If you're an Oscar nominee and give good camera, you too could score a loaner gown from a famous design house for the big night.

For the house, it equals what is pretty much a free full-page color ad in a dozen fashion magazines complete with a celebrity endorsement -- and big sales to follow. When design houses did the math in the '80s and realized that a runway shot of model Naomi Campbell was worth more than running a magazine ad, "the supermodel" was born.

Fast-forward two decades and star attachment has raised the stakes. Considering the increase of Hollywood faces lining runway shows and the entertainment industry's current fashion magazine cover monopoly, an Oscar in a pocket can cause designer sales to skyrocket.

Kim Basinger made a faux pas one year when she donned an asymmetrical creation she "designed herself" during her Prince phase and was slammed by the press. After this incident, putting a style-savvy foot forward on Oscar night became key in celeb career maneuvering and few dare to go it alone. Even stars with Madonna-caliber personal style call in the help of top stylists and publicists to create their best look for the big night. Now more than ever, you are what you wear to the Oscar's.


Hilary Swank and Angelina Jolie walk the walk, above.

Top left, J Lo and Bjork offer a study in contrasts.


One dress can equal big sales
Oscar-night veteran designer Richard Tyler started out with a Hollywood base before setting up shop in New York and still dresses Tinseltown. After he did Toni Braxton's couture loin cloth number for the Grammy's, Neiman Marcus reported orders for six the next morning. Retail stores are more concerned with celebrity attachment than ever and have passed the frenzy down to the customer as well. These days, press doesn't "just happen" anymore and an Oscar photo can generate the ultimate pre-sale buzz.

Alternative evening wear designer Robert Danes, who dressed Anna Paquin and Halle Barry for the SAG awards last year, is angling for Oscar coverage this season. Robert enjoys working with celebrities. "They're still people who are fun to dress, but these award events are stressful times for performers. It's more than 'just going to a party.' It's big business and the best I can do is make sure they feel especially comfortable and confident in my clothes. If they feel good after a fitting, so do I."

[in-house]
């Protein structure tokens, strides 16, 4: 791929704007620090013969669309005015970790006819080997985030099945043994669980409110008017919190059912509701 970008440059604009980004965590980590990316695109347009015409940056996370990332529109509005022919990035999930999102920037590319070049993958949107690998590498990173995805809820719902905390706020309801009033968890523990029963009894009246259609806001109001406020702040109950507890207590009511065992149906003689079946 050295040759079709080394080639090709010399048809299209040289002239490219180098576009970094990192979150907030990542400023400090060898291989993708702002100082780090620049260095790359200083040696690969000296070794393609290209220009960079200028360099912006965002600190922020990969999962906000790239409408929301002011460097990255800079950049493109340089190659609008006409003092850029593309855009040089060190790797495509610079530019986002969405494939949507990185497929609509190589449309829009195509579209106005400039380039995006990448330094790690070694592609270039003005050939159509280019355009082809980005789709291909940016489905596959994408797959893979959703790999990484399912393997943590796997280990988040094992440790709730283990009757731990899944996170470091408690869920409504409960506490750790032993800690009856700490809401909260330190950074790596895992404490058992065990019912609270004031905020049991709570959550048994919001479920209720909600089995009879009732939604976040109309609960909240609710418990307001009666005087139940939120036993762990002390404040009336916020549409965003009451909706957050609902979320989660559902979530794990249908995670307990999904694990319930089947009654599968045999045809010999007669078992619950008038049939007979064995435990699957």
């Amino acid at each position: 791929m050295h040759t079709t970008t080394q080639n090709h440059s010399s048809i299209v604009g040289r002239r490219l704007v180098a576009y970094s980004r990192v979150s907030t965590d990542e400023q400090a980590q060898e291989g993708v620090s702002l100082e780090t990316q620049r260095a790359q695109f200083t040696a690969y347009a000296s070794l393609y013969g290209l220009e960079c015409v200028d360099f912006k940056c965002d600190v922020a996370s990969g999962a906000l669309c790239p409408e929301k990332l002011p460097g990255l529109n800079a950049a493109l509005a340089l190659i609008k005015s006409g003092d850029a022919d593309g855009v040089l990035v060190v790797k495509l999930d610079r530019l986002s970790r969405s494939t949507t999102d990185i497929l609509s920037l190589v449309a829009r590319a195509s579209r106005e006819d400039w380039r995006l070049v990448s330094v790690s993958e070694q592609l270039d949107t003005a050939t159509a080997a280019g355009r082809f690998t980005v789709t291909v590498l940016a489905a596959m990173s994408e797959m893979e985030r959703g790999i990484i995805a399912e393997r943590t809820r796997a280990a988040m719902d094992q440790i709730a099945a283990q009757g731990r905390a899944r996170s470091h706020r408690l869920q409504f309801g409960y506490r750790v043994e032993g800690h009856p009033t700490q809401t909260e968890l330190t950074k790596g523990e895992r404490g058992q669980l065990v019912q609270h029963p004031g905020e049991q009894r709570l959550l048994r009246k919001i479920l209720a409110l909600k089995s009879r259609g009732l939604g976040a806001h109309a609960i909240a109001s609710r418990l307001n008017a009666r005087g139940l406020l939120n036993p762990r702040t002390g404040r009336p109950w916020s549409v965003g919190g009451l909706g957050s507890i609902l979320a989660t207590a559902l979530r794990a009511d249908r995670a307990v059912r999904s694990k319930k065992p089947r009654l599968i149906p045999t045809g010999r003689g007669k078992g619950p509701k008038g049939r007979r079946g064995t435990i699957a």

Danes admits that the rag business is tied up with celebrity more than ever. Along with much of Manhattan's garment district, his partner Rachel Danes headed west last week to set up a "pre-Oscar" sample shop at Los Angeles' swank hotel, Chateau Marmont.

The dance begins
Tactfully or not, most designers solicit stars, through their publicists and personal stylists. Egos abound and not everyone admits the pursuit. Calvin Klein is rumored to send racks of clothes to support Oscar-night stylists, while other may not be as free with their designs. A spokesperson for Ralph Lauren's celebrity placement department stated that "Ralph likes to remain understated in terms of the Oscars and doesn't send racks of clothing like Calvin does."

In any event, somehow Lauren's pre-season pale pink ballgown made its way onto Gwyneth Paltrow's body at last year's Awards.

Few design houses will divulge who's wearing what before Oscar night, because the game isn't over until the cameras roll. Some fashion houses have star power under contract (Michael Michelle of ER fame wears Carolina Herrera), and few will admit that relationship as well. With appearances at such high stakes, most stars opt to keep their wardrobe options wide open until the final hour.

Individuality at the Oscars
Exempt from any potential copycat danger is British legend and newcomer to the American retail scene, Vivienne Westwood. Known best for her costume-like gowns with sculpted bustles (and for nearly single-handedly starting London's punk movement), Mark Palmen, a spokesperson for Westwood is proud of their foray into the Hollywood scene. "It's fun to be involved with an actor at the point in their career when they need something to wear to the Oscars."

He also says that they are more likely to dress an actress who is interested in original fashion and not in being a walking advertisement for the brand.

"We just don't do little black beaded slip dresses," chuckles Palmen.

Slip dresses (read Calvin, Valentino and Armani) are the mainstay of actresses concerned with presenting a safe marketable package in terms of their careers. Westwood, who dressed Kate Winslet last year, is openly pursuing the Oscar crowd in the hopes that individuality is a forthcoming Hollywood trend. Palmen hand-delivered a $65,000 Swarovski crystal encrusted corset (made with two seams allowing no alterations) to the Westwood styling closet base in Los Angeles last week to "await the perfect fit on the right person."

In November, Westwood staged the Gold Label show in Los Angeles featuring specialty evening wear, to feed their growing celebrity following. Like any other fashion trend, "individuality" in a sea of commercial fashion might not last, but it's likely to take a better photo on Oscar night.

And if you can't afford a corset that is at least twice your salary, you can at least hold your breath - - until after the Oscar fashion parade. A huge publicity splash in the life of an Oscar gown can ignite cheap knock-offs. Gwyneth's pale pink ballgown was featured on a recent Oprah segment as "available for prom night at Lerners" (a discount clothing franchise) and it was hard to tell the two apart.

Mila Radulovic is the editor-in-chief of Fashion Icon, a ChickClick sister site.

Be My Mannequin

How designers and celebs hook up for Oscar's big night.

by Mila Radulovic